Words have great power. They can harm and heal.

Consider what the author of the Book of Proverbs says about the tremendous power that words have over the human heart:

Proverbs 12:25 Heaviness in the heart of man maketh it stoop: but a good word maketh it glad.

Proverbs 15:23 A man hath joy by the answer of his mouth: and a word spoken in due season, how good is it!

Proverbs 25:11 A word fitly spoken is like apples of gold in pictures of silver.

Not only the Book of Proverbs, but the whole Bible is obviously full of words. It is the big, central words that matter most. Words like justice, peace, truth, and love. These words speak to us about how we ought to live.

There is another big, central word in the Bible that we don't use so much in ordinary speech: the word grace. It doesn't mean elegance. It means free, undeserved, unmerited love. This is the love that God has for a sinful world. We do not earn it; it is there before we ever thought about it.

Here's an illustration of grace. There were two big churches in Victorian London. The preachers were Mr Charles and Mr Joseph. Mr Charles' church ran an orphanage. One day, Mr Joseph commented on the poor condition of children admitted to the orphanage. It was reported to Mr Charles, however, that Mr Joseph had criticized the orphanage itself. So Mr Charles blasted Mr Joseph the next week from the pulpit.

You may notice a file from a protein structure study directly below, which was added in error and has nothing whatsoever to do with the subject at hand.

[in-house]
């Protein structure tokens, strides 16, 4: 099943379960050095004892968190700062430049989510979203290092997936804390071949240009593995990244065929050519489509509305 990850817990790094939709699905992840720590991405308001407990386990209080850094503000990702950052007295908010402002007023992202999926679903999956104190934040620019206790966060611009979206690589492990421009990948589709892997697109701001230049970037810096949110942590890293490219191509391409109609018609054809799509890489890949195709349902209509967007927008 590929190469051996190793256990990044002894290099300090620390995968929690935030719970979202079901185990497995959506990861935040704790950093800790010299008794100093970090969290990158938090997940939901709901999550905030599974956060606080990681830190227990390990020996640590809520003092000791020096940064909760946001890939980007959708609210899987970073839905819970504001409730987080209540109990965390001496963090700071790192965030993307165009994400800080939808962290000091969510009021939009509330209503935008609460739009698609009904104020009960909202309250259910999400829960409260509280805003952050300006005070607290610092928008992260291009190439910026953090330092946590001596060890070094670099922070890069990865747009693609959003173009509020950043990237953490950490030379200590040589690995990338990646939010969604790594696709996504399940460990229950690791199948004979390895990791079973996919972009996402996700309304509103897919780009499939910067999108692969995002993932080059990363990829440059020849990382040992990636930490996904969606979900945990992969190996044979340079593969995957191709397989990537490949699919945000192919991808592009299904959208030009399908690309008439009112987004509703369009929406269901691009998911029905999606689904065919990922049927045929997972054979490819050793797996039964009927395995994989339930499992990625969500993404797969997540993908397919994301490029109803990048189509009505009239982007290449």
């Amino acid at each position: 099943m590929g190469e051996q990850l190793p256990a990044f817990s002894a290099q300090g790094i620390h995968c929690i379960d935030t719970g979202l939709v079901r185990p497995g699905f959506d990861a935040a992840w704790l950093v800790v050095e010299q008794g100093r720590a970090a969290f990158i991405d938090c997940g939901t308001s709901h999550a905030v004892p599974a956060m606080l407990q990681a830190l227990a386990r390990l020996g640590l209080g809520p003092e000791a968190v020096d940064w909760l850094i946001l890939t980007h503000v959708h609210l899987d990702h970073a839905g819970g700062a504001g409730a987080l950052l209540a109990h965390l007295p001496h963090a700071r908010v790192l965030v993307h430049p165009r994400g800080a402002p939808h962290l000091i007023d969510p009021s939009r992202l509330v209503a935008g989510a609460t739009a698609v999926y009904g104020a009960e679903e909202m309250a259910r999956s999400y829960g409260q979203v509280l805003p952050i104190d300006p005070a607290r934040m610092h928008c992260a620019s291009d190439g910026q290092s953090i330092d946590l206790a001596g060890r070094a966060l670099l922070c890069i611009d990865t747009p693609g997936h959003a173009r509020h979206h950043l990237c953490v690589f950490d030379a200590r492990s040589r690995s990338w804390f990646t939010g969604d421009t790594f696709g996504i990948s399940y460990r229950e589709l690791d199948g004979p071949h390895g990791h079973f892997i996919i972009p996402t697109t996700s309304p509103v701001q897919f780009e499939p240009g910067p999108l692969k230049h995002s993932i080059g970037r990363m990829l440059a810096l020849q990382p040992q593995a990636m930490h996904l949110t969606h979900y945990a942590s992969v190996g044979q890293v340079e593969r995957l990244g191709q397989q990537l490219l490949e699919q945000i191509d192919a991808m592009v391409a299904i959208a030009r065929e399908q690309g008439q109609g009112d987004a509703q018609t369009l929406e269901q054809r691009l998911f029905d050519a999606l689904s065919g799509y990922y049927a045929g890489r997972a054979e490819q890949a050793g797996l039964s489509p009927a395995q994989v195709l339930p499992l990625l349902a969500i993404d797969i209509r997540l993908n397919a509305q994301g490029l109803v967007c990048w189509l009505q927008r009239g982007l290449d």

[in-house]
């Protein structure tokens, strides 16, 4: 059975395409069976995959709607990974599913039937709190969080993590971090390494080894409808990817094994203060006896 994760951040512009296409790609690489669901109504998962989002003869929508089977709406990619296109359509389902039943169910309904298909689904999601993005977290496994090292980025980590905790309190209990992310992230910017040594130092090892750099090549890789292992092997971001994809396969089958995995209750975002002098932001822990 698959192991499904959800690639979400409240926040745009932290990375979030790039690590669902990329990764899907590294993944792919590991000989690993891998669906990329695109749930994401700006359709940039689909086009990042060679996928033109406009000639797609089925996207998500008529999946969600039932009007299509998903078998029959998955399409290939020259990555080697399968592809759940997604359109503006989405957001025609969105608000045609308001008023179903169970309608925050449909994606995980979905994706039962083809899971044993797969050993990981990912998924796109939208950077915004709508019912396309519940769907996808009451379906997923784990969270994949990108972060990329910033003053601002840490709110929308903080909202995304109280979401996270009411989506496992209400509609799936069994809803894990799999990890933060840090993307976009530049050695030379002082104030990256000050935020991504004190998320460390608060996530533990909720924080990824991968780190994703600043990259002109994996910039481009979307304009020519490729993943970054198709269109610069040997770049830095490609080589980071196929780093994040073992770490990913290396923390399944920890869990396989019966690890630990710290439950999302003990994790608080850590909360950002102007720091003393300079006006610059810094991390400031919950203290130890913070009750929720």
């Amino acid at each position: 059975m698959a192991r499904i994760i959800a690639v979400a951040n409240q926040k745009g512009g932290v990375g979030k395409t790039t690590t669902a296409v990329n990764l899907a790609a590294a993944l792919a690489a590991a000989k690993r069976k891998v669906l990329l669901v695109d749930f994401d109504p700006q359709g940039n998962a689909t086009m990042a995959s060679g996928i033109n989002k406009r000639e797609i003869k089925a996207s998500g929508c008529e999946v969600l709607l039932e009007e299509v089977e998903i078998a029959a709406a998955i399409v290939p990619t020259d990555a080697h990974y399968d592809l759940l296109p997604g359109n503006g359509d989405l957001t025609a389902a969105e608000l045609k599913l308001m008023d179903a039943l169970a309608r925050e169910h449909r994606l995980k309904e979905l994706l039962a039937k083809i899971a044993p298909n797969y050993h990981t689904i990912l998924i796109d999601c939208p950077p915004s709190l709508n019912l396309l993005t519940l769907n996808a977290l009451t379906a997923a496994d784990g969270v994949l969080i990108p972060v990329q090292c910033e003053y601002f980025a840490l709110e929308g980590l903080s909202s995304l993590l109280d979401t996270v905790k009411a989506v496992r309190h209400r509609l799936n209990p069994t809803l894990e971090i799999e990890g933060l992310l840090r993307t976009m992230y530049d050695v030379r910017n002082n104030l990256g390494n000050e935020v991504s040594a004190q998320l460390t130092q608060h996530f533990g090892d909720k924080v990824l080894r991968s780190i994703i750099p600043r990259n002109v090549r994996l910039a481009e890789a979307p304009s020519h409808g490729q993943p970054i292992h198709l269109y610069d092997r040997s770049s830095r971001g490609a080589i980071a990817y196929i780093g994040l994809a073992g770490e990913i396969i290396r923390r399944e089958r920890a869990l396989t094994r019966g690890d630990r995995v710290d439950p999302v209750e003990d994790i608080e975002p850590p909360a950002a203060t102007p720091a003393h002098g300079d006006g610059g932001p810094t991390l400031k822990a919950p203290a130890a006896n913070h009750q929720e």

The attack was printed in the newspapers and became the talk of the town. People flocked to Mr Joseph's church the next Sunday to hear how he would respond. He said: "I understand that Mr Charles is not in his pulpit today, and this is the Sunday when they take an offering for the orphanage. I suggest we take an offering for the orphanage here instead." The crowd was delighted. A huge offering was collected.

Later that week there was a knock at Mr Joseph's door. It was Mr Charles. "You know, Mr Joseph," he said, "you have practiced grace on me. You have given me not what I deserved; you have given me what I needed."

That is grace: being given, not what we deserve, but what we need. It is a big, central word in the Bible. In Jesus Christ, God's grace streams out to us. We do not deserve His love, but we need it, and in Christ crucified He gives it. And when we receive it, we become full of grace to others.